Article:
References

  1. Mak RK, White IR, White JM, McFadden JP, Goon AJ. Lower incidence of sesquiterpene lactone sensitivity in a population in Asia versus a population in Europe: an effect of chrysanthemum tea? Contact Dermatitis. 2007 Sep:57(3)163-4.
  2. Kar HK, Langar S, Arora TC, Sharma P, Raina A, Bhardwaj M. Occurence of plant sensitivity among patients of photodermatoses: a control-matched study of 156 cases from New Delhi. Indian J Dermatol Venereol Leprol. 2009 Sep-Oct;75(5):483-7.

Pu-erh Inhibits Biofilm Attachment

In an earlier study published on the heels of the current one, the same authors had investigated the mechanisms of the effects of tea extracts on the attachment, biofilm formation.3 A biofilm is any group of microorganisms in which cells stick to each other on a surface. The researchers noted that tea in general has been found to inhibit the attachment of Streptococcus mutans to surfaces and subsequent biofilm formation.

Five commercial tea extracts were screened for their ability to inhibit attachment and biofilm formation by two strains of S. mutans on glass and hydroxyapatite (bone mineral) surfaces. The mechanisms of these effects were investigated using scanning electron microscopy and phytochemical screening. The researchers found that extracts of oolong tea most effectively inhibited attachment and extracts of Pu-erh tea most effectively inhibited biofilm formation.

Microscopic images showed that the S. mutans cells treated with extracts of oolong tea, or grown in medium containing extracts of Pu-erh tea, were coated with tea components and were larger with more rounded shapes. Interestingly, the coatings on the cells consisted of flavonoids, tannins and indolic compounds. The ratio of tannins to simple phenolics in each of the coating samples was approximately 3:1.

This study points to mechanisms by which tea components may inhibit the attachment and subsequent biofilm formation of S. mutans on tooth surfaces, such as modification of cell surface properties and blocking of the activity of proteins and the structures used by the bacteria to interact with surfaces.

The Importance of Oral Health

It is increasingly clear that bad oral health is related to a number of diseases, including type 2 diabetes mellitus,4 developmental disabilities in children,5 and cardiovascular disease.6

Dental plaque is an archetypal biofilm composed of a complex microbial community. It is the casual agent for major dental diseases such as dental caries and periodontal disease. These dental diseases result from a cross-talk between the dental plaque biofilm and the host tissue response. When our oral health is good, both plaque biofilm and adjacent tissues (such as gums) maintain a balanced harmonious relationship.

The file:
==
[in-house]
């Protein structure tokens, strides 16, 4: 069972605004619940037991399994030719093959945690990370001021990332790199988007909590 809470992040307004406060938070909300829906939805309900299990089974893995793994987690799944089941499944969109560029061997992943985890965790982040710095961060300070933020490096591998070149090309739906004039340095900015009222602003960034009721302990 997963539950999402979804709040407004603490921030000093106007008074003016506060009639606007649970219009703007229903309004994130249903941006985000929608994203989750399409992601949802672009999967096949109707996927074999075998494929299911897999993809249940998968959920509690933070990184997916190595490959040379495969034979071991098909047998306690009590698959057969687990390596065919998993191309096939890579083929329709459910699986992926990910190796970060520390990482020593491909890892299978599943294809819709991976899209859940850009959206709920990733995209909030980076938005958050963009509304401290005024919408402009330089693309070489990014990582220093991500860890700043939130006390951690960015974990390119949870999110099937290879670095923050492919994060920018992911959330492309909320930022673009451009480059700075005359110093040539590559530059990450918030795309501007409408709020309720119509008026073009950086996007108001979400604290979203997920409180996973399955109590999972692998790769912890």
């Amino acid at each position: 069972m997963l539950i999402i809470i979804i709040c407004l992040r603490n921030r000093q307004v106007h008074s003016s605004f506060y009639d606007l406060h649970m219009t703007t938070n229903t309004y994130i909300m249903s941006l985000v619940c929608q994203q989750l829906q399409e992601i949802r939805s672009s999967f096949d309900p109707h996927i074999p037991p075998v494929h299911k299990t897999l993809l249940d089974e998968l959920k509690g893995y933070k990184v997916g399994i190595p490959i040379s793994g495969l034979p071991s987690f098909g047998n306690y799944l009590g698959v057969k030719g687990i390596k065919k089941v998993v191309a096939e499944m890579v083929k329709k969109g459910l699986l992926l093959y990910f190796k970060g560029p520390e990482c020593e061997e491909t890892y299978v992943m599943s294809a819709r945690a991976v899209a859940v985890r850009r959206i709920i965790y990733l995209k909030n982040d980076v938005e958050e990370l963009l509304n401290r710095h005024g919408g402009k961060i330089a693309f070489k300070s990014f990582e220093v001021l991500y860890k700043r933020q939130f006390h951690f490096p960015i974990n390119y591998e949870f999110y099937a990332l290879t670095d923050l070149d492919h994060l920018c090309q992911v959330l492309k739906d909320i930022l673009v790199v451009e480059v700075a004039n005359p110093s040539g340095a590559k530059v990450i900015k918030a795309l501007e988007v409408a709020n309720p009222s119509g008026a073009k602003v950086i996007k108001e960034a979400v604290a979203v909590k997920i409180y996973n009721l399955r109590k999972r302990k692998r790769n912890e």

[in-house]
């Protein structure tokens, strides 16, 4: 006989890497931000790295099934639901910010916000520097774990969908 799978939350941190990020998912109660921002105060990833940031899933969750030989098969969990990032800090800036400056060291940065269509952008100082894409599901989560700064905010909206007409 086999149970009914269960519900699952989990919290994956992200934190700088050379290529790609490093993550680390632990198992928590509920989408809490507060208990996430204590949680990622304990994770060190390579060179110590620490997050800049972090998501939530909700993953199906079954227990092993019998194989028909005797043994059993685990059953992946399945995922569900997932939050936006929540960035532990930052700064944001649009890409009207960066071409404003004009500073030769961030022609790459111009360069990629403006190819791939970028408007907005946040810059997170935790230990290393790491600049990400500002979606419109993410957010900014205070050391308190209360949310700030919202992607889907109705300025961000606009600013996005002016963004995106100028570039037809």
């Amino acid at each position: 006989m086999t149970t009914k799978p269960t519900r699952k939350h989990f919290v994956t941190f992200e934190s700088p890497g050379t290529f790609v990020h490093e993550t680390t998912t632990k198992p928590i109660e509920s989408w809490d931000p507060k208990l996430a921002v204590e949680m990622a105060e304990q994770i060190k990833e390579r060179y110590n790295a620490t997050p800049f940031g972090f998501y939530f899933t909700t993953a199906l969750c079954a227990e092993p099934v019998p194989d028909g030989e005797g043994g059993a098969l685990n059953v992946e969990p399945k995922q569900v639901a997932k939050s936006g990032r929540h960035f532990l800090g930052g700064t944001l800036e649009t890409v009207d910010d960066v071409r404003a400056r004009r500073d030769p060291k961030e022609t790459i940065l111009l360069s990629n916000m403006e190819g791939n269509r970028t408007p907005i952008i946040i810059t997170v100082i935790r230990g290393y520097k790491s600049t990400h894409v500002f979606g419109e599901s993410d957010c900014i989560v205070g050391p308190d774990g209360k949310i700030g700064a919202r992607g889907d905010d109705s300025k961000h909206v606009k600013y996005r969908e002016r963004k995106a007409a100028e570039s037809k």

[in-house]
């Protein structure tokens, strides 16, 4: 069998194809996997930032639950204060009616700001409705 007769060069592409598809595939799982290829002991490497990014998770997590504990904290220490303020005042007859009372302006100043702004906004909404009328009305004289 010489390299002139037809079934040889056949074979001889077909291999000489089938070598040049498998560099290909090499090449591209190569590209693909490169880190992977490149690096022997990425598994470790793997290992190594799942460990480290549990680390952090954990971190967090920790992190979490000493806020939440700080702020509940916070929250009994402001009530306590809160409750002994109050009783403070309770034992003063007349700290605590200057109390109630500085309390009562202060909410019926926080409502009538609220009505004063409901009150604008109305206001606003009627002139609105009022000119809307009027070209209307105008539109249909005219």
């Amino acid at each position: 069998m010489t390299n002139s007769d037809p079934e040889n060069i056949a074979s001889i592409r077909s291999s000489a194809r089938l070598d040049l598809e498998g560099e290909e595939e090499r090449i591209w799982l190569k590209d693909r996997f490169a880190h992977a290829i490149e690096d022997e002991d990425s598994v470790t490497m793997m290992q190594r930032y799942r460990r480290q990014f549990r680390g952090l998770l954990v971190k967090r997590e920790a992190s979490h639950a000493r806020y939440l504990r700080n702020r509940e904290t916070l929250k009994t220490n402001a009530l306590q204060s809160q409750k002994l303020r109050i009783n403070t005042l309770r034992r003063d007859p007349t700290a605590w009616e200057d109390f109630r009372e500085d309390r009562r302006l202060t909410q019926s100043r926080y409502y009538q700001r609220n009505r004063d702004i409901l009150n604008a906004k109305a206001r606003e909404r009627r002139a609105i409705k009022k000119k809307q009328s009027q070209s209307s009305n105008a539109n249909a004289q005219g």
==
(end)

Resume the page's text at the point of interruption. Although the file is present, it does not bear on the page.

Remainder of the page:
Nonetheless, changes may occur during the disease process transforming this “healthy” dental plaque into a “pathogenic” biofilm. Thus, it is imperative to use remedies, when available, in order to prevent biofilm pathogenicity. Pu-erh tea appears to fill this role by inhibiting biofilm formation, and reducing attachment to non-enamel surfaces, such as plaque. One thing more to contemplate: oral health status is directly related to socioeconomic position across the socioeconomic gradient in almost all populations.7 The more glowing your smile, the more successful you are likely to be.

References

  1. Wang Y, Chung FF, Lee SM, Dykes GA. Inhibition of attachment of oral bacteria to immortalized human gingival fibroblasts (HGF-1) by tea extracts and tea components. BMC Res Notes. 2013 Apr 11;6(1):143.
  2. Su Y, Zhang C, Wang Y, Li P. Antibacterial property and mechanism of a novel Pu-erh tea nanofibrous membrane. Appl Microbiol Biotechnol. 2012 Feb;93(4):1663-71.
  3. Wang Y, Lee SM, Dykes GA. Potential mechanisms for the effects of tea extracts on the attachment, biofilm formation and cell size of Streptococcus mutans. Biofouling. 2013;29(3):307-18.
  4. Leite RS, Marlow NM, Fernandes JK. Oral health and type 2 diabetes. Am J Med Sci. 2013 Apr;345(4):271-3.
  5. Norwood KW Jr, Slayton RL; Council on Children With Disabilities; Section on Oral Health. Oral health care for children with developmental disabilities. Pediatrics. 2013 Mar;131(3):614-9.
  6. Lam OL, Zhang W, Samaranayake LP, Li LS, McGrath C. A systematic review of the effectiveness of oral health promotion activities among patients with cardiovascular disease. Int J Cardiol. 2011 Sep 15;151(3):261-7.
  7. Moysés SJ. Inequalities in oral health and oral health promotion. Braz Oral Res. 2012;26 Suppl 1:86-93.


Will Block is the publisher and editorial director of Life Enhancement magazine.